Sunday, June 26, 2011

The reality dysfunction – Part I: Emergence

Peter F. Hamilton
MacMillan, 1996 (my copy is from Warner Books, 1997)
Size: Long (my copy has 588 pages)
Theme: Futuristic space opera
Narrative: third-person
Main character: Joshua Calvert
Recommended minimum age: Young Adult
Would purchase as a gift to any sci-fi reader: YES

This is the first book of what is commonly known as the Night Dawn trilogy from Hamilton dealing with the Reality Dysfunction universe. The story start in The Reality Dysfunction, continues in The Neutronium Alchemist and ends in The Naked God. Each of these three novels has 2 volumes (thus, depending on the edition, the series may be comprised of three or six books). You should be aware that this will likely be one of the most compelling stories, in one of the most detailed universes, you have ever read. In my opinion, it is entirely at par with classics such as Foundation and Dune, with the added advantage of having a few more decades of scientific developments to draw upon. I cannot imagine a sci-fi fan who will not be enticed by this story. After having read the first book, I immediately picked up the second, and continued so until I had finished the entire series.

The depth of the plot is considerable (my copy has 588 pages with a small font size), so you will be entertained for quite some time. This lends a truly epic nature to the universe created by Hamilton. You will likely remember the story and characters for years to come. As could be expected, in a story this broad, there are tens of characters that will come into play at different times, many locations where plot develops, and a plethora of little pieces of information that enrich the story. However, this does not create havoc to the reader, as there are two dozen or so key characters, and a dozen or so key locations, that help you quickly establish a coherent view of the entire plot. The characters are well explored and all major characters are memorable.

Note that there is gore and explicit sex throughout the series, although always deriving from the plot.
In this first book we are introduced to the Confederation and the different races that coexist in the universe (two of which human). Adamists are the traditional human, some of which have undergone physical modifications, such as mercenaries with special warfare implants. Another faction are Edenists and their voidhawks, who live in space habitats, communicate through affinity, and use biotechnology (bitek). There are also the mysterious Kiint, massive non-humanoid creatures who have extremely more advanced technology but share only limited bits with humanity.

The story could be said to revolve around Joshua Calvert, a young, intuitive, and exceptionally lucky ship captain, who is unwittingly involved in the unfolding galactic events. Joshua is one of the many people who scavenge the ruins of the Laymil civilization, a spacefaring race extinct millennia ago due to something they had encountered. Another pivotal element is Quinn Dexter, an evil youngster and a satanic worshiper. As he is placed in a settlement in Lalonde, a recent human colony, he sets up a sect and begins to conduct rituals. However, one of those rituals will rupture the frontiers of reality and force the Confederation to force the most dangerous threat it has ever encountered. In the jungles of Lalonde begins the ultimate trial; will humanity survive it?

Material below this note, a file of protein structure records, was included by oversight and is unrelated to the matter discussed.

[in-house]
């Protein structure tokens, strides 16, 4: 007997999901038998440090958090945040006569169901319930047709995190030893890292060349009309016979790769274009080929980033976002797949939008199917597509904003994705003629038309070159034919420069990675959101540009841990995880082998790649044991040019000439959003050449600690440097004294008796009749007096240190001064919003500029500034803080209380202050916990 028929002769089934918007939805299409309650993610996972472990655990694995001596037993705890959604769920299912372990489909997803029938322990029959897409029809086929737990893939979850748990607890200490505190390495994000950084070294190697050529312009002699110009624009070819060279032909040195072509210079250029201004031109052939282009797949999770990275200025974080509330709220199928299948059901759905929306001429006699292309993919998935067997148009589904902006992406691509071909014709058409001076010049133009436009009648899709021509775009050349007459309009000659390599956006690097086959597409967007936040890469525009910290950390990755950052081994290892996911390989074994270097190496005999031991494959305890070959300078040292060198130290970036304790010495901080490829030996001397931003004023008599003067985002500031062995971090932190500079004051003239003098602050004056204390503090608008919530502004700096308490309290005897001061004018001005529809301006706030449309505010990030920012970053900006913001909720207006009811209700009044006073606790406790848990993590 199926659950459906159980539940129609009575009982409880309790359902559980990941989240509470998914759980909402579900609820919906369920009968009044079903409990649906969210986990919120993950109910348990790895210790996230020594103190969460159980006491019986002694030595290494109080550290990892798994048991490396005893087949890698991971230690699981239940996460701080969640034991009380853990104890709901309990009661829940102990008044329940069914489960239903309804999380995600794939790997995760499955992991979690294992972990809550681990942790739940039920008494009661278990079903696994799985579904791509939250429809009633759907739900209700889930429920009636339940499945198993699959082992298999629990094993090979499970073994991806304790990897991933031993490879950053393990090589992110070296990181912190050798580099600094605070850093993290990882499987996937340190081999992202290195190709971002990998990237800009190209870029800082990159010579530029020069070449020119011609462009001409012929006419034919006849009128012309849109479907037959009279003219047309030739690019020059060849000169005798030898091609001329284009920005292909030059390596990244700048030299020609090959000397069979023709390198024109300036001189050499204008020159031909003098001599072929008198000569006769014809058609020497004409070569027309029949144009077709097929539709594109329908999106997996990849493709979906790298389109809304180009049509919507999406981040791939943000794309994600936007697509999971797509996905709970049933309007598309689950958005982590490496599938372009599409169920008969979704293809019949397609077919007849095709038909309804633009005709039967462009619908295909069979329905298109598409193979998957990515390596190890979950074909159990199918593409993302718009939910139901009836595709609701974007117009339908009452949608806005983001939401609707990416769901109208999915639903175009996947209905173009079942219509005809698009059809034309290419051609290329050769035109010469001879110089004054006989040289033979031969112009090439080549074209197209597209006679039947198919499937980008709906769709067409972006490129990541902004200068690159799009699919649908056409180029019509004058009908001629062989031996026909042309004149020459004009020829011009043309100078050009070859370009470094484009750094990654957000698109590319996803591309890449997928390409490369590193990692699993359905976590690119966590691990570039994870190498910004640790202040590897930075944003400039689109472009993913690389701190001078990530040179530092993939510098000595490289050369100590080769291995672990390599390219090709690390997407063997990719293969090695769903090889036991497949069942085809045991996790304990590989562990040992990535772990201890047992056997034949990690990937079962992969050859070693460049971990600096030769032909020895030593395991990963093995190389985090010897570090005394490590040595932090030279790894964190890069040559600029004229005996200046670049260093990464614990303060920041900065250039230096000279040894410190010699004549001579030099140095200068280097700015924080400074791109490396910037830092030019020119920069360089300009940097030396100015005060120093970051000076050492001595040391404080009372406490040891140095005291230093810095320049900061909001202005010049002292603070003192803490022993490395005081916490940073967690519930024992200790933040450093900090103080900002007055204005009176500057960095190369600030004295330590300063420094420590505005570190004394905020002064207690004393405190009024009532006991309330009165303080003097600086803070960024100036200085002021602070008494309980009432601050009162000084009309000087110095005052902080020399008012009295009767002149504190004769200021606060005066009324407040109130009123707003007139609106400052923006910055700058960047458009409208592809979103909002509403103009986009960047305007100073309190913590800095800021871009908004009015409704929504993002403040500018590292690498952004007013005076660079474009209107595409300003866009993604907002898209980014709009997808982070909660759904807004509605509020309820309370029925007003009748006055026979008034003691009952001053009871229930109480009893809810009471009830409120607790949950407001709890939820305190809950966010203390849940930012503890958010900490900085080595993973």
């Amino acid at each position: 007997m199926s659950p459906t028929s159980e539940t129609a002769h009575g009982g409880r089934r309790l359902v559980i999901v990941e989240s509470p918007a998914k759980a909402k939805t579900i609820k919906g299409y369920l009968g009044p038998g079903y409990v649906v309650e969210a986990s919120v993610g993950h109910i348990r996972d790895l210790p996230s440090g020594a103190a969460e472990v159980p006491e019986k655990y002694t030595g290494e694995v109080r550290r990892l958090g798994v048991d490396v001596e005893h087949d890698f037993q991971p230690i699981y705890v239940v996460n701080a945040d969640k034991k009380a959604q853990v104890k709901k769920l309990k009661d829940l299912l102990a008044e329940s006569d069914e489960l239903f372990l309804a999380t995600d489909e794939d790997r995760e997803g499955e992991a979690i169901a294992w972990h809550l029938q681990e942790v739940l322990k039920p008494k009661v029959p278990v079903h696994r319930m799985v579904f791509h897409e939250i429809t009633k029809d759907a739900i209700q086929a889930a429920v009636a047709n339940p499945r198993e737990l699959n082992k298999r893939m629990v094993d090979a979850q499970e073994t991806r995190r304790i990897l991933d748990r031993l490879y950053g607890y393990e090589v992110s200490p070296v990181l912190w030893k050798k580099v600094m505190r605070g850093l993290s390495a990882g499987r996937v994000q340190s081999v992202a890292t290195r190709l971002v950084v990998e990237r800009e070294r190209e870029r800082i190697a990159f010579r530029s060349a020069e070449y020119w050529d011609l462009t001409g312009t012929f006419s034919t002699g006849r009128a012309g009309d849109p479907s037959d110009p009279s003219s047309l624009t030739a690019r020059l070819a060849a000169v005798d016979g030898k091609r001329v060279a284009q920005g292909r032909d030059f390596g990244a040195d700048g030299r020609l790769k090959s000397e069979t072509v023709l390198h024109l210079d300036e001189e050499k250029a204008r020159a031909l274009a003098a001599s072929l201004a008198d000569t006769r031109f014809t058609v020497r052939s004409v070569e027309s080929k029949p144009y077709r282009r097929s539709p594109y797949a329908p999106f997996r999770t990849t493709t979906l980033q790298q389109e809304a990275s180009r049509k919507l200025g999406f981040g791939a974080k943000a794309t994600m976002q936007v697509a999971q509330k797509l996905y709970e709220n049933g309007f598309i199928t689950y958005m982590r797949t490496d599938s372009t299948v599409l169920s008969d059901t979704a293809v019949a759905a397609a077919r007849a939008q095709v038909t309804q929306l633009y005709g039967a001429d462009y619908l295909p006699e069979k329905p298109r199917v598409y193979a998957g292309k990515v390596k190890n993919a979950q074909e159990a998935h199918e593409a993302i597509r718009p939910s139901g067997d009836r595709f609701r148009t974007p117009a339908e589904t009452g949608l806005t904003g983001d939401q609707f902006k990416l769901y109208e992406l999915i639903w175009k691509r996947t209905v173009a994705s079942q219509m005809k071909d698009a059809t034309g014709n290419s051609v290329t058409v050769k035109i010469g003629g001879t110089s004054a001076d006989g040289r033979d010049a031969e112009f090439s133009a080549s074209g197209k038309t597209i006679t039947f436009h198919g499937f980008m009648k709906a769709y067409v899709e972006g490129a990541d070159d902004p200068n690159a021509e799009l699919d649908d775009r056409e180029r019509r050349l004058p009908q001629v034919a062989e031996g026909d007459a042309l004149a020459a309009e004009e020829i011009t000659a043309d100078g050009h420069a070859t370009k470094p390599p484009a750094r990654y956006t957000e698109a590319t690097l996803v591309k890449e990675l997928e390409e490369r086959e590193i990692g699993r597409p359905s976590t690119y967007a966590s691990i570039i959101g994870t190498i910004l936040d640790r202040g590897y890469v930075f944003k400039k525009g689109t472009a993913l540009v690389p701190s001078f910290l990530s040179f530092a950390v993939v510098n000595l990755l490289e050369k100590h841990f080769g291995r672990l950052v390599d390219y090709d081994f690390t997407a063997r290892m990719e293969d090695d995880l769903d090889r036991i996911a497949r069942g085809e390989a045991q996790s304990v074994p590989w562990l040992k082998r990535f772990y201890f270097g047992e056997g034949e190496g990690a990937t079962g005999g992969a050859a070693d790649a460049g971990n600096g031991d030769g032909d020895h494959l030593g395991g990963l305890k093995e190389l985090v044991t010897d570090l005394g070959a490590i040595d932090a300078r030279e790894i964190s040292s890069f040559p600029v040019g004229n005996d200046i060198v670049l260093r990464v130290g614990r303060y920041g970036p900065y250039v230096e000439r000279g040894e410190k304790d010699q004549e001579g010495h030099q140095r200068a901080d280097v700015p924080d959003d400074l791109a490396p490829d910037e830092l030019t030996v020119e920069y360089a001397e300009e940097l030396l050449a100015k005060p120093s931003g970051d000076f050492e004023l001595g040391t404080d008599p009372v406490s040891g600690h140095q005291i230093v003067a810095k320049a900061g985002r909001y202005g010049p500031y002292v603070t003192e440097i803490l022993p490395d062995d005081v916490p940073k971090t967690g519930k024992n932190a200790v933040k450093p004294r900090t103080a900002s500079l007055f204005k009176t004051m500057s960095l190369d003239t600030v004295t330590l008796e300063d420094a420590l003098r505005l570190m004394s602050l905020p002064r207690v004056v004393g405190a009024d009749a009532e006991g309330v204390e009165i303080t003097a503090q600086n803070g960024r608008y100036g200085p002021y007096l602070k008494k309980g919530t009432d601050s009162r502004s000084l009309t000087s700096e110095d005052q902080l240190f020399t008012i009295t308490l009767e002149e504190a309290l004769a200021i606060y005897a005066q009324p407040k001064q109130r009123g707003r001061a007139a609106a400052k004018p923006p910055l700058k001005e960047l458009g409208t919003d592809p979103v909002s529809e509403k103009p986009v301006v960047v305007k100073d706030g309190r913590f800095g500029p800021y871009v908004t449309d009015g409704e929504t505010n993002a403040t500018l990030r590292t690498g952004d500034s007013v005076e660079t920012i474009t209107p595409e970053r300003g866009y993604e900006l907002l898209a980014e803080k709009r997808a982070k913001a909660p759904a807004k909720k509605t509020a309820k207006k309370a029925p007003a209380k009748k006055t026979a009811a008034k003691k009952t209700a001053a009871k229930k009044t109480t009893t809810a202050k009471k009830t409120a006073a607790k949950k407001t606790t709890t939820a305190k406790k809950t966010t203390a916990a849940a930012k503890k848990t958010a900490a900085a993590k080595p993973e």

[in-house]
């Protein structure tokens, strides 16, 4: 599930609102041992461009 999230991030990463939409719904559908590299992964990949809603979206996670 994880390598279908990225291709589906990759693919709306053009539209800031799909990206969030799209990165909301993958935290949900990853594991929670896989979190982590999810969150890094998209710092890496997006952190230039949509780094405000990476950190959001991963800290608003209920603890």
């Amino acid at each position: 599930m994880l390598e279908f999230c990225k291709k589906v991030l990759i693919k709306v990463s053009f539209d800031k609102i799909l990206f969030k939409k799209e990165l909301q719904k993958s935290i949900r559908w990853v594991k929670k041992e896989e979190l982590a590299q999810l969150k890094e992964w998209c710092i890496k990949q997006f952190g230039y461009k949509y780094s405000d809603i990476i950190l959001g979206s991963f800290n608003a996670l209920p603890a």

Friday, June 24, 2011

The dragon in the sea

Frank Hebert
Tom Doherty Associates, 1956 (my copy is from Tor Books, 2008)
Size: Short (my copy has 268 pages)
Theme: Underwater action thriller
Narrative: third-person
Main character: John Ramsey
Recommended minimum age: Teenager
Would purchase as a gift to any sci-fi reader: YES

Dwindling oil reserves, particularly important during war time, have led countries to exert extreme measures to ensure control of underwater drilling spots. A Western subtug is directed to bring oil from one such spot, directly underneath an enemy base. However, the path is riddled with dangers, both external and from within the subtug crew. The last 20 missions have been unsuccessful, and questions arise as to the cause of their failures.

This novel follows the mission of John Ramsey, a prized psychologist from the BuPsych, who is charged with incorporating the subtug crew who will conduct this dangerous and vital mission. The four-men subtug crews have not only to contend with the extreme ocean environment and lurking enemy subs, but also with the psychological hurdle of deep sea diving. Ramsey is expected to study his three shipmates and identify if there is a spy among them or whether they are likely to crack under the pressure.

The story is packed with action and thrills at every page. The crew has to escape multiple hunters as they infiltrate enemy territory. Along the way, accidents and sabotage make their job harder. They have to improvise and outsmart their opponents if they wish to return home. But equally dangerous is suspicion and the potential loss of total trust among four men who depend entirely on each other to survive. The characters in the plot are diverse and rich, although it would have been nice to learn even more about them. The enemy faction is left entirely faceless throughout the novel, which does not really hamper plot development. The novel would have to be considerably larger in order to tackle that side of the story. Still, the narrative provides an adequate and conclusive ending, unraveling the mysteries and motivations of the crewmen, as well as setting up a likely near future for the main character.